SpaceX launch week begins with static fire Monday
BY STEPHEN CLARK
Posted: February 21, 2013
SpaceX engineers will spend the next week testing its next Falcon 9 rocket and packing its privately-built Dragon spaceship with supplies and experiments before the next commercial resupply flight to the International Space Station blasts off March 1.
The static fire, scheduled for Monday afternoon at SpaceX's launch pad at Cape Canaveral, will occur at the end of a practice countdown. The launch team stationed about 10 miles from the rocket will load kerosene and liquid oxygen propellants into the booster and oversee a computer-controlled countdown sequence leading to ignition of the Falcon 9's first stage engines.
The rocket's nine Merlin 1C engines will fire at full power for about two seconds, reaching more than 800,000 pounds of thrust while the vehicle remains firmly attached to the launch pad at Complex 40.
After a successful static fire, engineers will remove the two-stage rocket from the launch pad. Workers will connect the launcher's ordnance and pack the final items inside the Dragon spacecraft for shipment to the space station.
NASA has identified more than 1,200 pounds of pressurized cargo to launch on the Dragon mission, which is the second of at least 12 flights contracted to SpaceX under a $1.6 billion agreement signed in 2008.
Among Dragon's cargo: Clothing and food for the station astronauts, exercise equipment, crucial parts for the lab's carbon dioxide scrubber, refrigerated experiments, and computer gear.
The mission is also the first Dragon to haul equipment in its exposed trunk section. SpaceX designed the capsule to carry unpressurized cargo in a small payload bay at the aft end of the spacecraft, and the upcoming mission is slated to deliver two grapple bars for the space station's cooling system. The grapple bars could be used if astronauts ever need to replace one of the lab's external radiators.
Liftoff of the Dragon and its Falcon 9 launcher is set for March 1 at 10:10 a.m. EST (1510 GMT), beginning an abbreviated 20-hour rendezvous with the space station. After deployment from the Falcon 9's upper stage less than 10 minutes after launch, the Dragon capsule will unfurl solar arrays, open its navigation bay door, and begin approaching the outpost aided by GPS and laser navigation.
Astronauts Kevin Ford and Tom Marshburn will monitor Dragon's rendezvous. Using a joystick controller, Ford will grapple the robotic spacecraft as it floats about 30 feet from the space station at approximately 6:30 a.m. EST (1130 GMT) on March 2.
The crew will open the hatch to Dragon once the craft is bolted to the space station's Harmony module.
Astronauts will fill Dragon's pressurized cargo module with more than 2,600 pounds of equipment for return to Earth at the end of the flight.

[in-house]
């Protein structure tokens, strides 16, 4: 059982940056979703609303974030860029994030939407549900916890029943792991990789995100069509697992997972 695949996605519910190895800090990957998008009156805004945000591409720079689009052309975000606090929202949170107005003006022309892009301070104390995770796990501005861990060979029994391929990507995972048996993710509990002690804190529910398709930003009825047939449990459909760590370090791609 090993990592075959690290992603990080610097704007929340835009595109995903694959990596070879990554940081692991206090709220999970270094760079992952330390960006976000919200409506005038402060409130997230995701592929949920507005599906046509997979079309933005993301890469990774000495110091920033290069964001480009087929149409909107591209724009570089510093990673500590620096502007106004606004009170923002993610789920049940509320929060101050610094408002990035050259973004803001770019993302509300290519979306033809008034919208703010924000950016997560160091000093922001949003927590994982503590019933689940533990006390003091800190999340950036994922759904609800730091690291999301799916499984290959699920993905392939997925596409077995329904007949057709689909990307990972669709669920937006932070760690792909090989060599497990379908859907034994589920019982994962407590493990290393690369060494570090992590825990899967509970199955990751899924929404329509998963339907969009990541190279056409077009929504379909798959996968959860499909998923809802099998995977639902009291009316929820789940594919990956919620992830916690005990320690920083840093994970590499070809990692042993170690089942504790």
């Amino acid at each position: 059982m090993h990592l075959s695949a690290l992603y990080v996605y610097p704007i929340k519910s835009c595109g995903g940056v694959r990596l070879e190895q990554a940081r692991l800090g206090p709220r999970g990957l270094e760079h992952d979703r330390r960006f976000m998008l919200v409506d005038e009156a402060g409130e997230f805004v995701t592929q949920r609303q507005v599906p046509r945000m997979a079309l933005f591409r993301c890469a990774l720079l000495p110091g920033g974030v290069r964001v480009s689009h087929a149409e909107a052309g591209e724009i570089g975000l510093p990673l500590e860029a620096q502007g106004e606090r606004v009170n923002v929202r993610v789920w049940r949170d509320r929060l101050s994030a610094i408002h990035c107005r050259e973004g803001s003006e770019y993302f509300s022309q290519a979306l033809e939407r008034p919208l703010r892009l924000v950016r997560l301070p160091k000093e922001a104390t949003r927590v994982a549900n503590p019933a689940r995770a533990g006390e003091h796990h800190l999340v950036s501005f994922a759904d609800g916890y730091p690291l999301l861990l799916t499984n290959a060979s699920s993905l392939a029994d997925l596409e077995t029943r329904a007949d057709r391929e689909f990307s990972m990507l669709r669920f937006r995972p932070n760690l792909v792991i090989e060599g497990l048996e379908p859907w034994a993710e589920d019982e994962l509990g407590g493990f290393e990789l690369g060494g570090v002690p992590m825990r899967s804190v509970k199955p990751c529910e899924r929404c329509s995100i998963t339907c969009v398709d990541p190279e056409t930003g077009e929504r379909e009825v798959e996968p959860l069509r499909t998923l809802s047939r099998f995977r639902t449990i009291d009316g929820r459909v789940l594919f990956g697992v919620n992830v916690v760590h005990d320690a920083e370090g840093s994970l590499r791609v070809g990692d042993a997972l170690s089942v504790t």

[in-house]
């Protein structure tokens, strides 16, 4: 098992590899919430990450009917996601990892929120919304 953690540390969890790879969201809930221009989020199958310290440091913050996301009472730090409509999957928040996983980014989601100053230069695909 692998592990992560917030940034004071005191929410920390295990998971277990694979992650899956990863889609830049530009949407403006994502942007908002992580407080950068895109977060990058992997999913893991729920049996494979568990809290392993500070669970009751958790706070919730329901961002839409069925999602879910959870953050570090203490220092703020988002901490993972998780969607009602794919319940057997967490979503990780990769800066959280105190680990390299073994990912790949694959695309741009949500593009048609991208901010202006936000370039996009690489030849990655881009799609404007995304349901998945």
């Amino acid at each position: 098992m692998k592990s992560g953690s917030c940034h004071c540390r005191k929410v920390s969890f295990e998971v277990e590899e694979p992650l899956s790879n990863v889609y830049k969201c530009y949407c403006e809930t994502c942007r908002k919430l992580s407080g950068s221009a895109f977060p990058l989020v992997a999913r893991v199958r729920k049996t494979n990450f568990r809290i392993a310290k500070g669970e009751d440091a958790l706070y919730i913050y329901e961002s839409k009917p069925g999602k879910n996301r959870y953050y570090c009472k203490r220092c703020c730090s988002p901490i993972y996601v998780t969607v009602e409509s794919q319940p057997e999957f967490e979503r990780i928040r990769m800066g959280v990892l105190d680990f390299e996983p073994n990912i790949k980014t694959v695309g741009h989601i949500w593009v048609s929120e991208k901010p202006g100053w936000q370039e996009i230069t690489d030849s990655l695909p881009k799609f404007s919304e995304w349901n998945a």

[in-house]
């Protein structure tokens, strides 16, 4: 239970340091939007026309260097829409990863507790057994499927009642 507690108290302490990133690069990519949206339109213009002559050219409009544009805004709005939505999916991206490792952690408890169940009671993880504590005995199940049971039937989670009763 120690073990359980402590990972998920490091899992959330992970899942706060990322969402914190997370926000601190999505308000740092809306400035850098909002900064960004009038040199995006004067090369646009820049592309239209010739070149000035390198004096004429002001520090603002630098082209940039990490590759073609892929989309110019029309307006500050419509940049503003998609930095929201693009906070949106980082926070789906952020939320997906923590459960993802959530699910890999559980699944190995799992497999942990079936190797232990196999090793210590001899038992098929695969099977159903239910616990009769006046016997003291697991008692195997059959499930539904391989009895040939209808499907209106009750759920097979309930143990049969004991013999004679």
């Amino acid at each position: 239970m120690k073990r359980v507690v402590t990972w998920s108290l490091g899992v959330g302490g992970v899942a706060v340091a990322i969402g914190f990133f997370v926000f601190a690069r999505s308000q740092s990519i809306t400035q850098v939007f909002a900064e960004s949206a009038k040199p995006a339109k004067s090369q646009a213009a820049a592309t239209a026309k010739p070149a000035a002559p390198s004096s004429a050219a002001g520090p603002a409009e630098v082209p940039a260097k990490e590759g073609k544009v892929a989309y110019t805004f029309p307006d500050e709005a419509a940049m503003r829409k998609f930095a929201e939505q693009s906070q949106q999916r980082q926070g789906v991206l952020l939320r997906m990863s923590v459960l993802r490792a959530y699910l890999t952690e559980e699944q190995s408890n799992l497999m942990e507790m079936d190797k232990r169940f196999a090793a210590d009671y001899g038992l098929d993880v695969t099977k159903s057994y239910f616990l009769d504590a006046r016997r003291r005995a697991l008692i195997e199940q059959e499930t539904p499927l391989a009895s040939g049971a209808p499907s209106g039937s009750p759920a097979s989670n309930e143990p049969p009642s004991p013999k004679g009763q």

Since the retirement of the space shuttle, the Dragon spacecraft is the only space station servicing vehicle capable of both delivering and returning large qauntities of cargo. SpaceX completed a successful test flight to the complex in May 2012, followed in October the first operational resupply sortie.
On the way back to Earth, Dragon will ferry valuable experiment samples, old spacesuit components, and a slew of equipment to be analyzed and potentially repaired and relaunched.
Departure of Dragon is scheduled for March 25. The spacecraft will fall back into the atmosphere and descend to a parachute-assisted splashdown in the Pacific Ocean, where a recovery team will pull the capsule from the ocean and sail it back to port in California.
Two reviews, one chaired by NASA and another by SpaceX, last week formally cleared the March 1 flight to proceed. SpaceX will convene a launch readiness review next week to discuss final launch preps before the countdown.
NASA agreed with the conclusions of a SpaceX-led investigation into an engine mishap during the last mission's launch, a SpaceX official told Spaceflight Now.
One of the Falcon 9 rocket's first stage Merlin engines shut down 79 seconds after the Oct. 7 launch, responding to a computer-detected anomaly inside the kerosene-fueled engine.
Investigators from SpaceX and NASA, relying on telemetry data and no physical evidence, found the engine suffered a breach and a sudden loss of pressure, said Michael Suffredini, NASA's space station program manager, in a January press conference.
"It was hard to find a specific smoking gun to point to, but a number of things were believed to be contributors," Suffredini said, adding the engines to be used on the March 1 launch were closely examined to verify their health.
"A contributing factor was perhaps the amount of testing this engine saw before it flew," Suffredini said.
SpaceX put the engines on the March 1 launch through standard acceptance testing, but the company otherwise limited the engines' run time to avoid any complications caused by additional tests, according to Suffredini.
SpaceX also beefed up shielding around an electrical box on the Dragon spacecraft to reduce the chances of water intrusion after the capsule splashes down in the Pacific Ocean.
During the October mission, the Dragon's experiment freezer lost power when sea water inundated the unit's power source. None of the freezer's biological samples were compromised by the snafu, but scientists worry similar occurrences on future missions could ruin research.
SpaceX is working on a new electrical system for experiment freezers, and Suffredini said the permanent upgrades are due to debut on SpaceX's third cargo flight later this year.
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